Wharf Street Wonderful
Perfect plates meet clever cocktails at this instant legend.
Review by Diane Hudson
But first, the drinks. Generally, we gravitate to the wine, and the list here has diversity and strength. Our server, however, persuades us to try a libation from a cocktail menu based on pre-Prohibition recipes.
My Absinthe Frappe ($10) more than meets the mark–the gomme syrup, and probably also the “effort” listed as an ingredient, make it velvety smooth. Haven’t had a drink this good since the pink squirrel.
A Manhattan ($10), made with rye whiskey, Boker’s bitters, and Cocchi Vermouth di Torina that lends a subtle smokiness to the mix, pleases my partner. Yeah, we are in.
Our charming server, Tara, wisely suggests we order two items at a time (as they come out quickly) to avoid being overwhelmed. She also dazzles us with suggestions for pairings. Her first is beet salad ($9) and sea-bass ceviche ($9). The beets–red, golden, and candy cane–are roasted to perfection and served over a bed of Swiss chard, with lemon vinaigrette and droplets of avocado purée. Delicate, slender slices of fish garnished with cilantro and a piri piri sauce appear almost translucent and disappear all too quickly.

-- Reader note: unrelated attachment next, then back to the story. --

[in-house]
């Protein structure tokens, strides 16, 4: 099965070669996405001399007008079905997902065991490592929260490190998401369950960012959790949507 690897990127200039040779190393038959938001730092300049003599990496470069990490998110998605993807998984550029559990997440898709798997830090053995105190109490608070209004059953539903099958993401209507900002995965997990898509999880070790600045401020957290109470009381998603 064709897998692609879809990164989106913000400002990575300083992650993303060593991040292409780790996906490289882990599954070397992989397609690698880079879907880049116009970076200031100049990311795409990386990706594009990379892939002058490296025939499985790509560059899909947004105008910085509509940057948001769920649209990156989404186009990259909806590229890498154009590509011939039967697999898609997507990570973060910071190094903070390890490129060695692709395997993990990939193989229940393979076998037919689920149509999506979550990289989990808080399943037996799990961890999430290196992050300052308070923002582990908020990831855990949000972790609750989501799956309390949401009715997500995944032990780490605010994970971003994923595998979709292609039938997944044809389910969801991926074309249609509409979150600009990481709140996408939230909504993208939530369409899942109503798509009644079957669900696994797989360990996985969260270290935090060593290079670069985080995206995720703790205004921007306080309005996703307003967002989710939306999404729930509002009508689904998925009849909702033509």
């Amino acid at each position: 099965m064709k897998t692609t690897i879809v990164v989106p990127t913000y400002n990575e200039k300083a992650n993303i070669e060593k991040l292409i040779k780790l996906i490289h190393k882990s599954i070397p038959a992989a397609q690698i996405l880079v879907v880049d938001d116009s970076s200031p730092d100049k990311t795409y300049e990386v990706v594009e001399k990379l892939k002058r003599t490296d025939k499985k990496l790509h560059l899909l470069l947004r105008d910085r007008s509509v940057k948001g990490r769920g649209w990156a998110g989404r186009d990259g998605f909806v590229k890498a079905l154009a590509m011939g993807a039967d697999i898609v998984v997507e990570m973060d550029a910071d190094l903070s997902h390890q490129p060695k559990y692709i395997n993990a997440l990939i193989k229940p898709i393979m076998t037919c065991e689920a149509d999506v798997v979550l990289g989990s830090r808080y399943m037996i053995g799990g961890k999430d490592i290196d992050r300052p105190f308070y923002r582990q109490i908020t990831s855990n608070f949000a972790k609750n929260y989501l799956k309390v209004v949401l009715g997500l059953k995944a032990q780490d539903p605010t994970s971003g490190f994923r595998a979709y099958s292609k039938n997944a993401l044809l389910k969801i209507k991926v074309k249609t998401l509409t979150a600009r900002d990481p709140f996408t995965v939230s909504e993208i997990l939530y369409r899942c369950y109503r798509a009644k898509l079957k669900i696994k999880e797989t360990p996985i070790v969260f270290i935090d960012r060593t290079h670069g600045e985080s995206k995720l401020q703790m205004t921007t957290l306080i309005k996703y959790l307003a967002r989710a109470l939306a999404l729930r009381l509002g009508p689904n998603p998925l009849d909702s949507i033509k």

Next, we match fried Maine oysters ($9) with the spicy fried Maine potatoes ($5). The spuds, a heap of thinly sliced rounds with a helping of Heinz, are, as promised, spicy. Very. The three oysters, lovely to behold, placed in their shells on a delicious cilantro aioli, get some kick from a garnish of house-made kimchee. We order a ramekin of the aioli to temper the potatoes’ heat, and it works wonderfully.
The “fried” course is nicely complemented by Old Rasputin ($5), a rich chocolate-like stout.
I can’t resist the foie gras ($15/22). The intense flavors of the rich, delicate liver are brilliantly balanced with a rose-hip purée, a sprinkling of millet granola, and candied buddha’s hand–a lemony fruit. Ecstasy. Six grilled shrimp a la plancha ($12) with herb olive oil sing back-up to yet another meaty, spicy tapa.
We savor aperitifs–Lillet Blanc and Campari on the rocks with a splash of soda (each $7)–with our final dish. Salted caramel mousse ($6) with hints of coffee and cocoa is creamy but has a graininess deriving from goat whey, a by-product of the house-made goat cheese.
This is one sweet place. Don’t miss it.
Central Provisions, 414 Fore St., Portland. Daily 11 a.m.-midnight, 805-1085, central-provisions.com.